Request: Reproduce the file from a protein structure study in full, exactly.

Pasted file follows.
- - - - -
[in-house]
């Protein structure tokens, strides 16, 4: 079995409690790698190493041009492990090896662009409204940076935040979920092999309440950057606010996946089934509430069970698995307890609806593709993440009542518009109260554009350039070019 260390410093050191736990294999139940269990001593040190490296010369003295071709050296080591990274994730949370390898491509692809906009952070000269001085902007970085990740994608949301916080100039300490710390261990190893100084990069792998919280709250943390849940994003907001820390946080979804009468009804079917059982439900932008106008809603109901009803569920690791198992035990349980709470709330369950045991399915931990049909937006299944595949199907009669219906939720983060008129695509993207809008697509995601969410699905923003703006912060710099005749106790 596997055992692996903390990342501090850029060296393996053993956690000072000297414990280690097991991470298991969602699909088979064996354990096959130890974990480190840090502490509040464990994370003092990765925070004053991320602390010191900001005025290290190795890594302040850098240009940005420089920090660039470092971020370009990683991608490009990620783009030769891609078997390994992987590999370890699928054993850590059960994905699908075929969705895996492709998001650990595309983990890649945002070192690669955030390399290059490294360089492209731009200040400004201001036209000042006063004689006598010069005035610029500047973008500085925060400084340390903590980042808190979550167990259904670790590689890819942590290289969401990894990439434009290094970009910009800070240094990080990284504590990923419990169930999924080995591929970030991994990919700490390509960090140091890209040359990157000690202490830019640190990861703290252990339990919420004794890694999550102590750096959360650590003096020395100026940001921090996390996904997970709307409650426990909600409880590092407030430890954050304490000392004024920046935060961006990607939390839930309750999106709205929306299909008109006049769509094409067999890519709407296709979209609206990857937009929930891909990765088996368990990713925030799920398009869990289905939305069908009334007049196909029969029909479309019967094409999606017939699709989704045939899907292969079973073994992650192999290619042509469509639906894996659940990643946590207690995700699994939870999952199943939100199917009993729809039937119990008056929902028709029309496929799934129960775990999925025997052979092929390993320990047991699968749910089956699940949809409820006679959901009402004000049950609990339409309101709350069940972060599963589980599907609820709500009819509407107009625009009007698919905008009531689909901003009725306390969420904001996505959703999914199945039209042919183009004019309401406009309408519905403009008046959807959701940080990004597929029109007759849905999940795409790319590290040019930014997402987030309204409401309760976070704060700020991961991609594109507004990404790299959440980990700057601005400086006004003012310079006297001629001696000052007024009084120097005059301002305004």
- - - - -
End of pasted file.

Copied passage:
[in-house]
């Protein structure tokens, strides 16, 4: 079995409690790698190493041009492990090896662009409204940076935040979920092999309440950057606010996946089934509430069970698995307890609806593709993440009542518009109260554009350039070019 260390410093050191736990294999139940269990001593040190490296010369003295071709050296080591990274994730949370390898491509692809906009952070000269001085902007970085990740994608949301916080100039300490710390261990190893100084990069792998919280709250943390849940994003907001820390946080979804009468009804079917059982439900932008106008809603109901009803569920690791198992035990349980709470709330369950045991399915931990049909937006299944595949199907009669219906939720983060008129695509993207809008697509995601969410699905923003703006912060710099005749106790 596997055992692996903390990342501090850029060296393996053993956690000072000297414990280690097991991470298991969602699909088979064996354990096959130890974990480190840090502490509040464990994370003092990765925070004053991320602390010191900001005025290290190795890594302040850098240009940005420089920090660039470092971020370009990683991608490009990620783009030769891609078997390994992987590999370890699928054993850590059960994905699908075929969705895996492709998001650990595309983990890649945002070192690669955030390399290059490294360089492209731009200040400004201001036209000042006063004689006598010069005035610029500047973008500085925060400084340390903590980042808190979550167990259904670790590689890819942590290289969401990894990439434009290094970009910009800070240094990080990284504590990923419990169930999924080995591929970030991994990919700490390509960090140091890209040359990157000690202490830019640190990861703290252990339990919420004794890694999550102590750096959360650590003096020395100026940001921090996390996904997970709307409650426990909600409880590092407030430890954050304490000392004024920046935060961006990607939390839930309750999106709205929306299909008109006049769509094409067999890519709407296709979209609206990857937009929930891909990765088996368990990713925030799920398009869990289905939305069908009334007049196909029969029909479309019967094409999606017939699709989704045939899907292969079973073994992650192999290619042509469509639906894996659940990643946590207690995700699994939870999952199943939100199917009993729809039937119990008056929902028709029309496929799934129960775990999925025997052979092929390993320990047991699968749910089956699940949809409820006679959901009402004000049950609990339409309101709350069940972060599963589980599907609820709500009819509407107009625009009007698919905008009531689909901003009725306390969420904001996505959703999914199945039209042919183009004019309401406009309408519905403009008046959807959701940080990004597929029109007759849905999940795409790319590290040019930014997402987030309204409401309760976070704060700020991961991609594109507004990404790299959440980990700057601005400086006004003012310079006297001629001696000052007024009084120097005059301002305004």